In October of 2017, I began researching a new church I was interested in attending. Maybe. Someone at work had told me about it. I had said that I was interested in finding a new faith community. That I had been thinking about starting over somewhere new. They thought it might be a good match, being similar in style to my Catholic upbringing.
I followed their Facebook page and began to read the daily posts. Once a week, I would read the blog the Reverand posted ahead of the Sunday service. I began to research what this faith community stood for and believed in. How was it different from the one I was coming from? How was it the same? Were the differences things that I could live with, or were they going to be deal-breakers? Were they open and affirming, and how did women fit into their leadership?
In my investigation, I discovered that I had a lot in common with the Reverand of the church. We are both women, wives, and mothers. We both have transgender children. She, however, lost her daughter tragically to suicide in early 2017. She was living my worst nightmare.
What would it be like to be pastored by someone who has walked in my shoes?
I couldn’t stop thinking about it. I read more about the faith community, and that church, specifically. Her daughter, I learned, shares a birthday with my oldest son. They have an outreach program that works with the homeless community. Several of their members partner with a local school to minister to at-risk-kids. They champion social justice causes in the local community and participate in Pride events in June.
It was like God was flashing a neon “Go Here” sign above that church, and all I had to do was walk through the doors.
The idea of starting over at a new church was scary. So, for two years, I put it on my annual goal list. Then, every month, Go to Church was the action step that got to me to Join a Faith Community. And every week, I had to decide, “Am I going to church today?”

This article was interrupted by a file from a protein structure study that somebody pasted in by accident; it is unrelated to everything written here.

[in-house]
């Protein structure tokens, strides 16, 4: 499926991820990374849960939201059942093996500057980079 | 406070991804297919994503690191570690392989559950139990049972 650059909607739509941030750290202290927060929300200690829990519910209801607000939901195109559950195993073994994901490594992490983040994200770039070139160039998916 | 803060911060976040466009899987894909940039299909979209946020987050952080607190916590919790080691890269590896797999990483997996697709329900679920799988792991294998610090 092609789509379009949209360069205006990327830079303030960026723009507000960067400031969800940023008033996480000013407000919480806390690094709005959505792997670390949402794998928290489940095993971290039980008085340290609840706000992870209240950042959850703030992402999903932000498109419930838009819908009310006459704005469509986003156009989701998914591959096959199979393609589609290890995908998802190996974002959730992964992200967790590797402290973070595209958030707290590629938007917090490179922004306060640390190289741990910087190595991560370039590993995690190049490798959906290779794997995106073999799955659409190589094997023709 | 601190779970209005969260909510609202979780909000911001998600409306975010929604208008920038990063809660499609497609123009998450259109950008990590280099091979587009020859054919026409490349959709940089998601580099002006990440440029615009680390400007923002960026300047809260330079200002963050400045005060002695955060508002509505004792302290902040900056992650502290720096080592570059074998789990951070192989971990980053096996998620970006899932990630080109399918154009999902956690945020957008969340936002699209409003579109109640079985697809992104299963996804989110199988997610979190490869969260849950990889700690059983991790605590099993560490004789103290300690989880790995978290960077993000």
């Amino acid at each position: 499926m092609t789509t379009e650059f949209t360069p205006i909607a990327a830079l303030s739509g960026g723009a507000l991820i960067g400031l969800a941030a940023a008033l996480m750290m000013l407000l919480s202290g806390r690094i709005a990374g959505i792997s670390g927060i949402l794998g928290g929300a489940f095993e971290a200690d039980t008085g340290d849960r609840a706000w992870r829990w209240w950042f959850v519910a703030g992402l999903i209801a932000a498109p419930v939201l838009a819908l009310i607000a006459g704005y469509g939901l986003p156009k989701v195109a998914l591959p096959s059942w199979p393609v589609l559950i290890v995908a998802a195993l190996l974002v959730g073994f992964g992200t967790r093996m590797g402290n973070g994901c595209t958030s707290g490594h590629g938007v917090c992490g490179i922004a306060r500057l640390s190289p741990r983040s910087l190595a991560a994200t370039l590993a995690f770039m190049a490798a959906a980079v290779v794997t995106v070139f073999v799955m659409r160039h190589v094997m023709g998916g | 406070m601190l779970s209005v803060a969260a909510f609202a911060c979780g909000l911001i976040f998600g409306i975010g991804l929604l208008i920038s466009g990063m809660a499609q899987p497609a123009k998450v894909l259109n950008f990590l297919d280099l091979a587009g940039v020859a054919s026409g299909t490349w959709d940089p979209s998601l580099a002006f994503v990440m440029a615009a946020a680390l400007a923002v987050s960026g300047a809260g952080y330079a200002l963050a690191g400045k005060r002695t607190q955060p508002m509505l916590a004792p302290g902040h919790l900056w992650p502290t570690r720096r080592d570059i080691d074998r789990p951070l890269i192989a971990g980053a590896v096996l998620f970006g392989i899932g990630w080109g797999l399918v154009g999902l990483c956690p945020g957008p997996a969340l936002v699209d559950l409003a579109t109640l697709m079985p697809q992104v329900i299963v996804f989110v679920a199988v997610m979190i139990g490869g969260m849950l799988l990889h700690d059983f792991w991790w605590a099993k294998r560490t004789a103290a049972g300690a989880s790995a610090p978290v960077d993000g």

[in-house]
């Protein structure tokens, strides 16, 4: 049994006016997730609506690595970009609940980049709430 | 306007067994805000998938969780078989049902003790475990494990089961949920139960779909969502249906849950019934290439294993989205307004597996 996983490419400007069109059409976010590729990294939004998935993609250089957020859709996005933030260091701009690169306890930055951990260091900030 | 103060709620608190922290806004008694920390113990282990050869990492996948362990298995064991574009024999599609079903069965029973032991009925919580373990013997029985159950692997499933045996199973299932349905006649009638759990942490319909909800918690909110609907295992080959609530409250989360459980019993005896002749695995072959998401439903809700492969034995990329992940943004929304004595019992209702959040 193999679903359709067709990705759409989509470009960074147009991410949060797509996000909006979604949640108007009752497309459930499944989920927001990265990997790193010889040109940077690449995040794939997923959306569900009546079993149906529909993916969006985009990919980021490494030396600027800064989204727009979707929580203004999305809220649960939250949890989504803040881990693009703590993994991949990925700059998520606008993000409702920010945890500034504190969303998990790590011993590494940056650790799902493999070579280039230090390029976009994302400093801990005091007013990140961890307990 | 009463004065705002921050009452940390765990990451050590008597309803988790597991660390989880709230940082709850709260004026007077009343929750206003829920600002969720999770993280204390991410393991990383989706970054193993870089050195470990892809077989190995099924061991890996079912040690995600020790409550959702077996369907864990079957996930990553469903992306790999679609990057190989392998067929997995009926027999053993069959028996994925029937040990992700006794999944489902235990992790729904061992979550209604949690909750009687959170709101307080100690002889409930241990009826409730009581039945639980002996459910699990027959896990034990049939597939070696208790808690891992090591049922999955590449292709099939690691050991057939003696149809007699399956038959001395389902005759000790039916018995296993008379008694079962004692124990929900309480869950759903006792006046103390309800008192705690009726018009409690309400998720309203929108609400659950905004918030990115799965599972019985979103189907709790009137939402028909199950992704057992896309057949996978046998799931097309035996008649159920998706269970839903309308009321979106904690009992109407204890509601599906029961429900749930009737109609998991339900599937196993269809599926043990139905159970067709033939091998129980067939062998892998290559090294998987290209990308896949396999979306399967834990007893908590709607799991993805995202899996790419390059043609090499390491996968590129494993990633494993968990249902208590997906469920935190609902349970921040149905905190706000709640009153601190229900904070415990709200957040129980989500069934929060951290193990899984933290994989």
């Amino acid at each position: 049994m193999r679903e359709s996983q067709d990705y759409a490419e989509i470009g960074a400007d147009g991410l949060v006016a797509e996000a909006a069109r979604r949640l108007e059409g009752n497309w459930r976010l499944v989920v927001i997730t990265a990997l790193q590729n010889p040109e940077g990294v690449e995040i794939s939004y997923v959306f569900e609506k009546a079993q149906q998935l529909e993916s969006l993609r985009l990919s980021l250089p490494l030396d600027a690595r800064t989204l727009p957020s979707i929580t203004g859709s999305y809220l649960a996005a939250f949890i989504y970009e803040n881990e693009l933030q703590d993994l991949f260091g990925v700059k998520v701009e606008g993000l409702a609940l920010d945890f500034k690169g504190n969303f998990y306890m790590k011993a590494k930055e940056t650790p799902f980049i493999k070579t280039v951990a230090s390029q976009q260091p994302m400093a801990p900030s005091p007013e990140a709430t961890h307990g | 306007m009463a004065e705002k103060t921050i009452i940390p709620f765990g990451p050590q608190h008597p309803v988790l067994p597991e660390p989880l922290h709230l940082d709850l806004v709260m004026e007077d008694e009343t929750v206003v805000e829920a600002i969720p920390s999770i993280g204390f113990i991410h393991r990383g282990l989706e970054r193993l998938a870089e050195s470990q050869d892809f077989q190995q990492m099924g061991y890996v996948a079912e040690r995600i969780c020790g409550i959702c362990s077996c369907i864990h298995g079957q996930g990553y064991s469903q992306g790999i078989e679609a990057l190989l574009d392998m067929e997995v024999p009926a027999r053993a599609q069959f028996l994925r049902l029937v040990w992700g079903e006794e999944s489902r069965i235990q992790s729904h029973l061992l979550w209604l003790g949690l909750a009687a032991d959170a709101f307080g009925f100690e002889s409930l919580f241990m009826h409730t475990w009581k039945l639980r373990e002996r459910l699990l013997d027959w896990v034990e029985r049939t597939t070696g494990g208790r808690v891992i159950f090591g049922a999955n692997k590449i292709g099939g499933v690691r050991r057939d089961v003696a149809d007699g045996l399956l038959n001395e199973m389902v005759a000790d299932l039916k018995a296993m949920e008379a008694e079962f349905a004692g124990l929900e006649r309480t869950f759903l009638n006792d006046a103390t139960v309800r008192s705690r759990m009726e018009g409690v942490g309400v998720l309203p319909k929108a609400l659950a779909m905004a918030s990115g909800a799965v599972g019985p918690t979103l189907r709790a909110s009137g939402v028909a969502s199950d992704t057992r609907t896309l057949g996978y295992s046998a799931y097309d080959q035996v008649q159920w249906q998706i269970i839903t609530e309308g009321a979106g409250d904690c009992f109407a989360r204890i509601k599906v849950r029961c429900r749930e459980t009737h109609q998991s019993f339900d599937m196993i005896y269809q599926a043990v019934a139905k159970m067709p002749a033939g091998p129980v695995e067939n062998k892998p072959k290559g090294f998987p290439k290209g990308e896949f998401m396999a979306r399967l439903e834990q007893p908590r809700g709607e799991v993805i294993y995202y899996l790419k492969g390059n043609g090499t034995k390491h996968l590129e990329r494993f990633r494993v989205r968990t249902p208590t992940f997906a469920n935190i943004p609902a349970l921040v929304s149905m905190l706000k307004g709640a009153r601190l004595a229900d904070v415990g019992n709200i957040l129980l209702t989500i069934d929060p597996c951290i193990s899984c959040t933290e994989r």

For two years, the answer was no.
Part of starting over at a new church means leaving your old church behind. For me, it meant leaving my faith community as well. Saying goodbye to what, to me, felt like a fundamental part of who I am. The very core of my identity. I didn’t introduce myself as “Beth; wife, mother of two, Catholic.” Nor did I go around talking to everyone I met about it either.
But if you asked me what the core things that matter the most to me are, my identity as a Catholic would have been one of them. I can’t explain it in a way that makes sense to anyone but me, it just did. Leaving the Catholic Church, and starting over somewhere else felt like a betrayal. To my parents, who had baptized me, to my godparents, who stood by me at my First Communion and Confirmation, and to my husband, who married me in the church he was raised in. Leaving wasn’t something you did. Once a Catholic, always a Catholic. But I felt hurt and betrayed by the Catholic Church, and I didn’t know how to move past that. But I couldn’t move forward either. Not until I was ready.